by Jennifer Macaire

You must have seen her when you lived on the islands. Her jeans were faded and embroidered. She wore plastic sandals and carried a guitar. She never went to school. She went to visit sick friends or to the beach. What was the funniest thing you ever said to her? Did it make her laugh? When she laughed, did she tilt her head back and open her mouth so wide you could see all her white teeth? If she tipped her head back, her hair would touch her thighs; it would sweep against them as your hand ached to.

Did you hear her sing? When she sang in one of the tourist bars I would go to see her. I would sit in the shadows and drink, my arm over another girl’s shoulder.

I wish I had the foresight to bring a tape recorder with me, but I didn’ t. I have to close my eyes and listen hard now to hear her voice, and often it gets confused with the wind in the trees.

How old would she be now? It doesn’ t matter. I don’ t care—to me she’ll always be a teenager with her mouth folded in defiance.

I’ll tell you a secret.

One day, when we were lying in bed talking, my mother came home from work to check on me. I was supposed to be ill. I was home from school. There was no time to hide; she barely had time to dart under my covers before my mother came in and sat down on my bed. My mother never knew I had a girl, unclad, huddled next to my body. She was so lithe, so slender, that her body melded with mine, the covers stayed obediently bunched over her head, and my mother never noticed a thing.

She put her hand on my brow (damp with sweat and burning with effrontery) and told me I looked flushed. She left after bringing me a cup of tea and some toast. All the while there was a naked girl in my bed, pressed as closely to me as a salamander. When my mother’ s car drove away I pushed the covers back and smiled at her. She started laughing. I didn’t love her yet, but it was a start.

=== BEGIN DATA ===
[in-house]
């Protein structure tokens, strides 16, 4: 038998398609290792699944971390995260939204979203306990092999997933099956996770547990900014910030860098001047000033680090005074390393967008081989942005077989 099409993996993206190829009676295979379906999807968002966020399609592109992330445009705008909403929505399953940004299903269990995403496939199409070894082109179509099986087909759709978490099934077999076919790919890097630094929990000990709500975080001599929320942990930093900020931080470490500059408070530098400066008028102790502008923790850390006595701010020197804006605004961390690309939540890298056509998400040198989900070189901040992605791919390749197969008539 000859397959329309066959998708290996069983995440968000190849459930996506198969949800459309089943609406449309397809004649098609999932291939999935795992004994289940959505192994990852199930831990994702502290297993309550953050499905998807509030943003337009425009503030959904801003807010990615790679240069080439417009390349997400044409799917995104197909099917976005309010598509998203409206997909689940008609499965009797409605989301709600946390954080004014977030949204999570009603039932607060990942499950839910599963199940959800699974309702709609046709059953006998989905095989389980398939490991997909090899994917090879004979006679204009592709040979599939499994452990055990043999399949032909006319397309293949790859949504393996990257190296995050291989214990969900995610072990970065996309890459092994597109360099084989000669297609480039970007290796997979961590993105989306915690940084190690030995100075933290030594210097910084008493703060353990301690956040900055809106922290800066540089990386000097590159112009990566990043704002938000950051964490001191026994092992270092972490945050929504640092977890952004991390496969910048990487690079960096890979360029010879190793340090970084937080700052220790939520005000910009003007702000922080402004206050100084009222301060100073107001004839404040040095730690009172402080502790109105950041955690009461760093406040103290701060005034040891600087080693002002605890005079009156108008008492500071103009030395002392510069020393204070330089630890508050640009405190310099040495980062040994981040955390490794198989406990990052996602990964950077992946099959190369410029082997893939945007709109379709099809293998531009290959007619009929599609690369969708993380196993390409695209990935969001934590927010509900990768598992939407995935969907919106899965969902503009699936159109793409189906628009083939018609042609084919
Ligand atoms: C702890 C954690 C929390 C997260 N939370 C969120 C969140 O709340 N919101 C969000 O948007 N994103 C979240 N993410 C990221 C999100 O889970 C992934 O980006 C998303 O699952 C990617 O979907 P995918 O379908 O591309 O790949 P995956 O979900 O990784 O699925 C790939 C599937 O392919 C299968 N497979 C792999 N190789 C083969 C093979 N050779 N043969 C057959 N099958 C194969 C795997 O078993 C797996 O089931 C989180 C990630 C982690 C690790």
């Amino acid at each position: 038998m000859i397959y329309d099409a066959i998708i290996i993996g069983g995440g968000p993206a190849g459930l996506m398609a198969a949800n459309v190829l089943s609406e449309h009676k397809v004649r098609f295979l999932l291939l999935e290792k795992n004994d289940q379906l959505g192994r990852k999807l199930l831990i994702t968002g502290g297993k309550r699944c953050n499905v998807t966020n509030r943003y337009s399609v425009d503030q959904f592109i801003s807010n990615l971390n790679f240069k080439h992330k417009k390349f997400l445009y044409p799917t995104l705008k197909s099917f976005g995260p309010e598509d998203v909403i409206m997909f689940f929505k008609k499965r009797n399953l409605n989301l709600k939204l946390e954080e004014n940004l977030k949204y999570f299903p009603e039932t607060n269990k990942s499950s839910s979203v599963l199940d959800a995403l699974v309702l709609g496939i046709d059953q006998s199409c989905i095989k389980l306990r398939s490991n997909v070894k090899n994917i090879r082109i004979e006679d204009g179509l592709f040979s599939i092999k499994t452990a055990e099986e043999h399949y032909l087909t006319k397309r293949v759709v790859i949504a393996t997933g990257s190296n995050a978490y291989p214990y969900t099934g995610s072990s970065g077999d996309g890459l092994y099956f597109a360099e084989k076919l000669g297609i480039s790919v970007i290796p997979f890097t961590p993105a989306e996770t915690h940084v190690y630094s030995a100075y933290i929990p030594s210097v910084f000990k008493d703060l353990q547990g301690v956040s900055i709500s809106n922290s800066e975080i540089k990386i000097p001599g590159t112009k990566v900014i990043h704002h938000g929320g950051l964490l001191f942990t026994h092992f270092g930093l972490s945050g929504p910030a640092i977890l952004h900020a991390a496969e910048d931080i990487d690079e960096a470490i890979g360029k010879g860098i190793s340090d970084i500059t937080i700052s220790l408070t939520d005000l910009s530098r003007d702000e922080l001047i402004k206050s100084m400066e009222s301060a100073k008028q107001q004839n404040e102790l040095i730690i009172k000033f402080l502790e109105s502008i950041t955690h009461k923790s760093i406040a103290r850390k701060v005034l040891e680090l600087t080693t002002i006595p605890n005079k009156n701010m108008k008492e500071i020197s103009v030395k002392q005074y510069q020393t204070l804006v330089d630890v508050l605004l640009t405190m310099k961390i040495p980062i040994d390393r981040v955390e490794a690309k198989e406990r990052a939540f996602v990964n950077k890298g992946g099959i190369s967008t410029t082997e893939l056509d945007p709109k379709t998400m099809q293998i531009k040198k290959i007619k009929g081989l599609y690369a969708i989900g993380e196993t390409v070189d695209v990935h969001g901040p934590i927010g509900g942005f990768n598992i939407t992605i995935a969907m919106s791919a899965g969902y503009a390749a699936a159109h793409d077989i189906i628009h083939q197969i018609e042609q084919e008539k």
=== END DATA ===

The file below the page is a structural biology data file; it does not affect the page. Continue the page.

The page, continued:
I went to see her in New York City after she’d left the islands. She had cast off her tattered, harlequin jeans and wore a warm sweater. It made her look fragile. She went with me to a party, and she didn’t drink—she never drank. She liked to smoke, though—to get stoned—and by the end of the evening, her smile was as wide as the Hudson River. I tried to talk her into coming back with me to the apartment I’d rented, but she shook her head. She kissed me softly on the mouth, but she was the type to close doors behind her and never open them again.

Jennifer is an American freelance writer/illustrator living near Paris. She was born in Kingston, NY, and lived in Samoa, California and the Virgin Islands before moving to France. Married, she has three children. Jennifer published short stories in such magazines as PKA’s Advocate, The Bear Deluxe, Nuketown, Anotherealm, Linneaen Street, Vestal Review, the Polo Post, Roland Garros Media Guide and The Virgin Islander. One of her short stories was nominated for the Pushcart Prize. She has written a series of fiction novels based on the life of Alexander the Great – soon to be published by Jacobyte Books.